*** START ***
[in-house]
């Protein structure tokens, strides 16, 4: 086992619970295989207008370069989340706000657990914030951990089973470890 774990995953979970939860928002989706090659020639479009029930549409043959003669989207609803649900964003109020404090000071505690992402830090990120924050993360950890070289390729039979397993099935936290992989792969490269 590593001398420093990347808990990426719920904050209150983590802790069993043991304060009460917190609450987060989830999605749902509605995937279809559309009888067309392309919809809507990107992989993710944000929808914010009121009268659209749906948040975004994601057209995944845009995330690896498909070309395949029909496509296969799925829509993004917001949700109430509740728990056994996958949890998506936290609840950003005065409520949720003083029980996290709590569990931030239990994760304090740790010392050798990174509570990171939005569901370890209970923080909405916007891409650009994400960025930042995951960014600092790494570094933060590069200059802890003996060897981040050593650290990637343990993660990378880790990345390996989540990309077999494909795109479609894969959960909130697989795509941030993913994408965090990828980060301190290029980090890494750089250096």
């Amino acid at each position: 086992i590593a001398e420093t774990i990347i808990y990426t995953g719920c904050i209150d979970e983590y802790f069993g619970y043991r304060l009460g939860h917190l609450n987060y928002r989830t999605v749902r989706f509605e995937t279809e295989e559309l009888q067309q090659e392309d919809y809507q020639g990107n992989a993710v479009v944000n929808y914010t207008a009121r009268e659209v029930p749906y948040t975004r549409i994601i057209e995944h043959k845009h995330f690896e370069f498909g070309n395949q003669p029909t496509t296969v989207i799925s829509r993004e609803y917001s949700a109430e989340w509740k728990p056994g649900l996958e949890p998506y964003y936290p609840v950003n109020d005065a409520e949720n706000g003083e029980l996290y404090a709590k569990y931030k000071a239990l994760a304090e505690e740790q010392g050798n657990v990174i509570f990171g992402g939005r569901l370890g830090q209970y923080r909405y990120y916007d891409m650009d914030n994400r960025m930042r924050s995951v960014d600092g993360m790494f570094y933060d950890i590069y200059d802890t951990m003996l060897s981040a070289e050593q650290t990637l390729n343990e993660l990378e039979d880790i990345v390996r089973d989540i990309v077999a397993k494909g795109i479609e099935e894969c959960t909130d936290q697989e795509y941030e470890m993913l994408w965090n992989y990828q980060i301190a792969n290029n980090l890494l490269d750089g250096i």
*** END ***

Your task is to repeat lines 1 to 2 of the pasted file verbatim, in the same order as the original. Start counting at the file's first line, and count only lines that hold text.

[in-house]
């Protein structure tokens, strides 16, 4: 086992619970295989207008370069989340706000657990914030951990089973470890 774990995953979970939860928002989706090659020639479009029930549409043959003669989207609803649900964003109020404090000071505690992402830090990120924050993360950890070289390729039979397993099935936290992989792969490269 590593001398420093990347808990990426719920904050209150983590802790069993043991304060009460917190609450987060989830999605749902509605995937279809559309009888067309392309919809809507990107992989993710944000929808914010009121009268659209749906948040975004994601057209995944845009995330690896498909070309395949029909496509296969799925829509993004917001949700109430509740728990056994996958949890998506936290609840950003005065409520949720003083029980996290709590569990931030239990994760304090740790010392050798990174509570990171939005569901370890209970923080909405916007891409650009994400960025930042995951960014600092790494570094933060590069200059802890003996060897981040050593650290990637343990993660990378880790990345390996989540990309077999494909795109479609894969959960909130697989795509941030993913994408965090990828980060301190290029980090890494750089250096």